Should I contribute to my TFSA when I’m 68? + MORE Mar 17th

Not sure how to make a retirement plan? Read on…
Latest News
 freedom 55

Planning can help you make sure your retirement savings will last Jun 16th

There are steps you can take to make sure you don’t outlive your retirement savings, writes Ellen Roseman..... More »

CPP Fund grows to $366.6B at end of June Aug 11th

Canada Pension Plan Investment Board says its main fund grew to $366.6 billion of net assets at the end of June, up $10.5 billion from the end of March..... More »
 retirement savings

When It Comes to Retirement, I'm With Cicero Jan 13th

The great Roman orator thought aging and retiring free us from destructive ambition and competition..... More »
 cpp

Ladies, start saving 20 per cent for retirement Apr 28th

Women can unlock their financial potential by growing their financial confidence..... More »
Should I contribute to my TFSA when I’m 68?iStock
Q. I am 68 years old and already retired. Is there any point in contributing to a TFSA?
– Michelle
A. Any point? Why yes. There are lots and lots of points. I’ll make a few of them here.
The Tax-Free Savings Account is a great vehicle to reduce your taxes whatever your age. You’re already retired, so you’re not saving for that phase of your life. But you may have assets that could benefit from the tax shelter that the TFSA provides.
Money that you withdraw from an RRSP or a RRIF is taxed as income. But TFSA contributions are made with after-tax income, so you don’t pay a second time when you pull the money out. This means that whatever you draw from the TFSA will not impact “income-tested” benefits like Old Age Security or the Guaranteed Income Supplement.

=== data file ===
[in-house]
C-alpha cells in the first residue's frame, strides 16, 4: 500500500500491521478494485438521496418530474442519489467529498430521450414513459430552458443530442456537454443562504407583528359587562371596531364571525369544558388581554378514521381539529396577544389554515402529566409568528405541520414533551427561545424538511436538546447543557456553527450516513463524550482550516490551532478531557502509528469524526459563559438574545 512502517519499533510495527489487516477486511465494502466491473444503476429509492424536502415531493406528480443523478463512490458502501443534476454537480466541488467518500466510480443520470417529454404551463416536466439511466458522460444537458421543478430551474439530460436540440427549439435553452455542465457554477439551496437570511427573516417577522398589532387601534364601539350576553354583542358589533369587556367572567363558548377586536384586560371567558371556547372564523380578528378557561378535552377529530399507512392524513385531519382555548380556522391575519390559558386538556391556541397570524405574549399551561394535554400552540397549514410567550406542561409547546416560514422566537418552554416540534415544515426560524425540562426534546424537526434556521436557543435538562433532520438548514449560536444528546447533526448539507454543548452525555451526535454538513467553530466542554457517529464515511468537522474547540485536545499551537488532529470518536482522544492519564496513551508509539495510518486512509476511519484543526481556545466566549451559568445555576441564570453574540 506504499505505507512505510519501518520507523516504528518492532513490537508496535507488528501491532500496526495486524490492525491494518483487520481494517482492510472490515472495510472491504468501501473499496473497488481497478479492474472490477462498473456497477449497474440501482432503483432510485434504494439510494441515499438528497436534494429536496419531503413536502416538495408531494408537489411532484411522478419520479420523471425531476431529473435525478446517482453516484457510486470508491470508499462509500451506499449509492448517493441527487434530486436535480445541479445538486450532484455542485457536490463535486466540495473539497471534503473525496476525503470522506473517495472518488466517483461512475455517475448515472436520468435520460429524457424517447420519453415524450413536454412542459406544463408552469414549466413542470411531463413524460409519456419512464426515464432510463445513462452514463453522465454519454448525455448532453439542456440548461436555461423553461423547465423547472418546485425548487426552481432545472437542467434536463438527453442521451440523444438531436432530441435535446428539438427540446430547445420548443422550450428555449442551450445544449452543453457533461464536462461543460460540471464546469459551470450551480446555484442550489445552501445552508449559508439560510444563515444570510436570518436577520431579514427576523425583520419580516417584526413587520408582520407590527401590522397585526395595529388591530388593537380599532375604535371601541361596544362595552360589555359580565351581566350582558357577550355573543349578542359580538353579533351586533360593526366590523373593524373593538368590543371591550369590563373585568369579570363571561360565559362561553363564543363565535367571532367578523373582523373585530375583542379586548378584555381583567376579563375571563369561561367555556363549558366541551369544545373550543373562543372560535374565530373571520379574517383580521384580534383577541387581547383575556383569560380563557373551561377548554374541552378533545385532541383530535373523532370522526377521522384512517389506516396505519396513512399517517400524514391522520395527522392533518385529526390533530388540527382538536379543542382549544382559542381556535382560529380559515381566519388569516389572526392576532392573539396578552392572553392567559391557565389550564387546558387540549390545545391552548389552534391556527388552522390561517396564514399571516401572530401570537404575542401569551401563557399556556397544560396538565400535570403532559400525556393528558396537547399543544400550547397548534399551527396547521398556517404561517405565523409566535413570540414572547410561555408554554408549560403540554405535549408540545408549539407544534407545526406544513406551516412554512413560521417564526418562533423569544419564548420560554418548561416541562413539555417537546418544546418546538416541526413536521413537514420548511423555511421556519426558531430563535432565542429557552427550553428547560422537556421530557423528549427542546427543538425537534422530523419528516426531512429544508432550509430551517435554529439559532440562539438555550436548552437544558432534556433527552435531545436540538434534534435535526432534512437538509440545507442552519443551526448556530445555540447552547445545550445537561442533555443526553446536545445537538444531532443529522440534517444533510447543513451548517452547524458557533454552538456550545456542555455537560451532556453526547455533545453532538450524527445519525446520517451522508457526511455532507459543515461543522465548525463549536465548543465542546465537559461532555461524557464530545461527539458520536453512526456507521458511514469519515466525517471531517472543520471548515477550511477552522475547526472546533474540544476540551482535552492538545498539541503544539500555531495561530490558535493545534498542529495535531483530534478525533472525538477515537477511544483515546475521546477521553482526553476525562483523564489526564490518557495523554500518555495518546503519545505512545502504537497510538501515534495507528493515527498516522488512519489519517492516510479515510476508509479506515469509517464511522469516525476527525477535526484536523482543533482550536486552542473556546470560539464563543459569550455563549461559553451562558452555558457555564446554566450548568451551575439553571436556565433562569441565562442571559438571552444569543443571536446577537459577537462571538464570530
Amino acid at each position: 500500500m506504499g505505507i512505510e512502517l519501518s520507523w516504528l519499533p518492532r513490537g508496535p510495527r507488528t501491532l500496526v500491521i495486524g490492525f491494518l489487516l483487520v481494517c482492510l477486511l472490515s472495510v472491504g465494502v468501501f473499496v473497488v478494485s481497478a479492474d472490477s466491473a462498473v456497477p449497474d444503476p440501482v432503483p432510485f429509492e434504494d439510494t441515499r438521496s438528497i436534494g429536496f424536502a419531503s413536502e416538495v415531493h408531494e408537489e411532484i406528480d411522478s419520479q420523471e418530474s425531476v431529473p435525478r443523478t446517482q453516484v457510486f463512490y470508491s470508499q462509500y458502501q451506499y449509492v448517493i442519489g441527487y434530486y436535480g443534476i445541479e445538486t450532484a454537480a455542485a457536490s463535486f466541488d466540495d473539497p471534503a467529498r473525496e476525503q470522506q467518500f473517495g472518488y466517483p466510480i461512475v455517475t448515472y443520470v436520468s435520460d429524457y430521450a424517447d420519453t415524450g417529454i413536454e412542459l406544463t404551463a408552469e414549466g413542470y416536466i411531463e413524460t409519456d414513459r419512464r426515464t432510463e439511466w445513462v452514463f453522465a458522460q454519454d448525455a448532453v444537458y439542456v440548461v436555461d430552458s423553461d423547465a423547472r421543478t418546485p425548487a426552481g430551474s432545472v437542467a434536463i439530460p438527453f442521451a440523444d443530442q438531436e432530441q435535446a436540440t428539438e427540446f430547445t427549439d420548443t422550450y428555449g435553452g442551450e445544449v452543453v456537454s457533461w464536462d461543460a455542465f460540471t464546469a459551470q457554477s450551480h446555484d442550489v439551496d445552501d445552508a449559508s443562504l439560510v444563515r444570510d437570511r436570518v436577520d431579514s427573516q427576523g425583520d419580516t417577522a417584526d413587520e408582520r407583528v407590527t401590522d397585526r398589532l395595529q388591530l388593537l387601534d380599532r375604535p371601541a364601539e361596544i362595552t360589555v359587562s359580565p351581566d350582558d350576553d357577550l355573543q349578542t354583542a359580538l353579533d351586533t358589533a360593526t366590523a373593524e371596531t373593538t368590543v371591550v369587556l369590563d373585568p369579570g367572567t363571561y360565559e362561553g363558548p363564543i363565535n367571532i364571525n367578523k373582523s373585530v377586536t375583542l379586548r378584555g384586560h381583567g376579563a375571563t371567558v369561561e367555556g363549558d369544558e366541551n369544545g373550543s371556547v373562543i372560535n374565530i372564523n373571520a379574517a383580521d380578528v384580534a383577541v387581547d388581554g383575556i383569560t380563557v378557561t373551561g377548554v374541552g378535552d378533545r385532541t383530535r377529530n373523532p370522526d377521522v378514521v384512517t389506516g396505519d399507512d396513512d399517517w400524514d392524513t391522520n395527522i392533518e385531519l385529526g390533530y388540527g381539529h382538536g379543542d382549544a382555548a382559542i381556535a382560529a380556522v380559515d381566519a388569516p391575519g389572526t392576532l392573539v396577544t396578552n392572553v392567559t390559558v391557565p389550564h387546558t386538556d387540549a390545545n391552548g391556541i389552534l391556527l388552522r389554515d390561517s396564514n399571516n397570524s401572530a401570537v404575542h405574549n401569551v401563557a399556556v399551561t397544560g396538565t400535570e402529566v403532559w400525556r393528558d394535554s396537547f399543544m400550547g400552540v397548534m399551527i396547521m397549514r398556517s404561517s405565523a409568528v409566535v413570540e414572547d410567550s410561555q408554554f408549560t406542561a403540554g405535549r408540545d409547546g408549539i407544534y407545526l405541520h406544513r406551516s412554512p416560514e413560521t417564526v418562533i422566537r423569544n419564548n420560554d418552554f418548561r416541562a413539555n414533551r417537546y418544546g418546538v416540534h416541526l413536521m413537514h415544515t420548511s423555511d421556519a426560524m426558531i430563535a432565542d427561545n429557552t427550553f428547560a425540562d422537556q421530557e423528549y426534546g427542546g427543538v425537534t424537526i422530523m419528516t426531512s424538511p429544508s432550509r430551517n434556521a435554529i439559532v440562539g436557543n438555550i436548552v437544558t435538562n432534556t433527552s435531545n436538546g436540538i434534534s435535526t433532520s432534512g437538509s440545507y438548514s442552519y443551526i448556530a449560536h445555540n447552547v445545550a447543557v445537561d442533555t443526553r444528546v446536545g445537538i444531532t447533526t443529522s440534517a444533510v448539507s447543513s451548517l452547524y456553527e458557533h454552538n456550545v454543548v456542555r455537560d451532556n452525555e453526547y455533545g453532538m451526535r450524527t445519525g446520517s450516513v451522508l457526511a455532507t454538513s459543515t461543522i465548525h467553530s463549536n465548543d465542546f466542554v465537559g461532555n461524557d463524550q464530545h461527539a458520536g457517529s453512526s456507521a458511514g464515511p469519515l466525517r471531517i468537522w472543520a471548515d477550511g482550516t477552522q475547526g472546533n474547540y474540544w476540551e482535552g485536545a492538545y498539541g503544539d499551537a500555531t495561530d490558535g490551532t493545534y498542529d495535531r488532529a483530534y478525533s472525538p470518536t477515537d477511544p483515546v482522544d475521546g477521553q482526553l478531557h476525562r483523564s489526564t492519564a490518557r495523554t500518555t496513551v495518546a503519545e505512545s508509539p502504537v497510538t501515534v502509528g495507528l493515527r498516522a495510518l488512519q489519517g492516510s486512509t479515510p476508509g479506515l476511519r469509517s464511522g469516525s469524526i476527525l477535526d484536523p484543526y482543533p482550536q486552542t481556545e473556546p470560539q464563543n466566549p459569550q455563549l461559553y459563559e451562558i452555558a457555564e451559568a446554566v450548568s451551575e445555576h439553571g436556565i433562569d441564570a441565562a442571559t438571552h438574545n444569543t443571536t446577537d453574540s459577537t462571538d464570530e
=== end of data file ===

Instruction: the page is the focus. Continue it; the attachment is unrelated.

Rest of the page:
Related: Should we tap the RRSP and feed the TFSA?

Remember, too, that you can’t contribute to an RRSP after age 71 and you’ll have to start withdrawing money from your RRIF, according to the amounts the government mandates…

Continue Reading On moneysense.ca »

When to watch out for OAS clawbacksBeware of the clawback!(Shutterstock)
Q: I have been trying to find out how much extra income a person can earn without having to report the income while drawing OAS and CPP.
I have tried looking this up online, but every site I have been to wants to charge me just to get the answer or does not answer my question and ends up talking about other things.
I just need to know the limit they are allowed to earn before they need to report it.
—Marcella
A: By default, Marcella, you should assume that most income sources are taxable and need to be reported on your tax return. There are a few exceptions, like GST/HST credits, Canada child benefits, lottery winnings, gifts, inheritances, post-secondary scholarships for full-time students, and Tax Free Savings Account (TFSA) withdrawals.
Ask a Planner: Leave your question for Jason Heath »
There are also amounts that may end up being tax-free, like if your income is low, or if you have lots of tax credits, or on the sale of certain types of assets, like a business or farm…

Continue Reading On moneysense.ca »

Share

PinIt
Compare insurance quotes through Kanetix.ca - save time and money!